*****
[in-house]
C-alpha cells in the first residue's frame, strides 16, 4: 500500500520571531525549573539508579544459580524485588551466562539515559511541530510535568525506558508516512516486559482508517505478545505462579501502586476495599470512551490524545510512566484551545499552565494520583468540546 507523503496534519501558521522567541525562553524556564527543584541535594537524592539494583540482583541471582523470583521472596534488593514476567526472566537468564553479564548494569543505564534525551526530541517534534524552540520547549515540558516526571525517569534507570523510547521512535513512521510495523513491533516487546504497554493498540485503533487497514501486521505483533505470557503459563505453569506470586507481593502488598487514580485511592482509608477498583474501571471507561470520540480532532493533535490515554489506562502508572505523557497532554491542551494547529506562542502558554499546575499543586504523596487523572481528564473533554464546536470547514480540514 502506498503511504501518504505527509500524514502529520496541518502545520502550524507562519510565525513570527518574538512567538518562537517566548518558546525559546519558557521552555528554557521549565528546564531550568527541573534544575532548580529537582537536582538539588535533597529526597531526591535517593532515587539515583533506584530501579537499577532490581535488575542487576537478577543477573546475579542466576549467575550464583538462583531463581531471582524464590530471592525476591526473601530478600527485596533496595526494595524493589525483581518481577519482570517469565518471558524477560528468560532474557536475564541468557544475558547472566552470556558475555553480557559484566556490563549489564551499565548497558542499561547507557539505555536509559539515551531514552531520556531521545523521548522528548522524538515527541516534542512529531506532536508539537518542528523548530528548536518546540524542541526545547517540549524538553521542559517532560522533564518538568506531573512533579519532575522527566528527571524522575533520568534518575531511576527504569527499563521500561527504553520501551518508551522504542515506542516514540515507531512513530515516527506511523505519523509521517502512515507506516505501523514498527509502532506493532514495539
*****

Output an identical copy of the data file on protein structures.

[in-house]
C-alpha cells in the first residue's frame, strides 16, 4: 500500500520571531525549573539508579544459580524485588551466562539515559511541530510535568525506558508516512516486559482508517505478545505462579501502586476495599470512551490524545510512566484551545499552565494520583468540546 507523503496534519501558521522567541525562553524556564527543584541535594537524592539494583540482583541471582523470583521472596534488593514476567526472566537468564553479564548494569543505564534525551526530541517534534524552540520547549515540558516526571525517569534507570523510547521512535513512521510495523513491533516487546504497554493498540485503533487497514501486521505483533505470557503459563505453569506470586507481593502488598487514580485511592482509608477498583474501571471507561470520540480532532493533535490515554489506562502508572505523557497532554491542551494547529506562542502558554499546575499543586504523596487523572481528564473533554464546536470547514480540514 502506498503511504501518504505527509500524514502529520496541518502545520502550524507562519510565525513570527518574538512567538518562537517566548518558546525559546519558557521552555528554557521549565528546564531550568527541573534544575532548580529537582537536582538539588535533597529526597531526591535517593532515587539515583533506584530501579537499577532490581535488575542487576537478577543477573546475579542466576549467575550464583538462583531463581531471582524464590530471592525476591526473601530478600527485596533496595526494595524493589525483581518481577519482570517469565518471558524477560528468560532474557536475564541468557544475558547472566552470556558475555553480557559484566556490563549489564551499565548497558542499561547507557539505555536509559539515551531514552531520556531521545523521548522528548522524538515527541516534542512529531506532536508539537518542528523548530528548536518546540524542541526545547517540549524538553521542559517532560522533564518538568506531573512533579519532575522527566528527571524522575533520568534518575531511576527504569527499563521500561527504553520501551518508551522504542515506542516514540515507531512513530515516527506511523505519523509521517502512515507506516505501523514498527509502532506493532514495539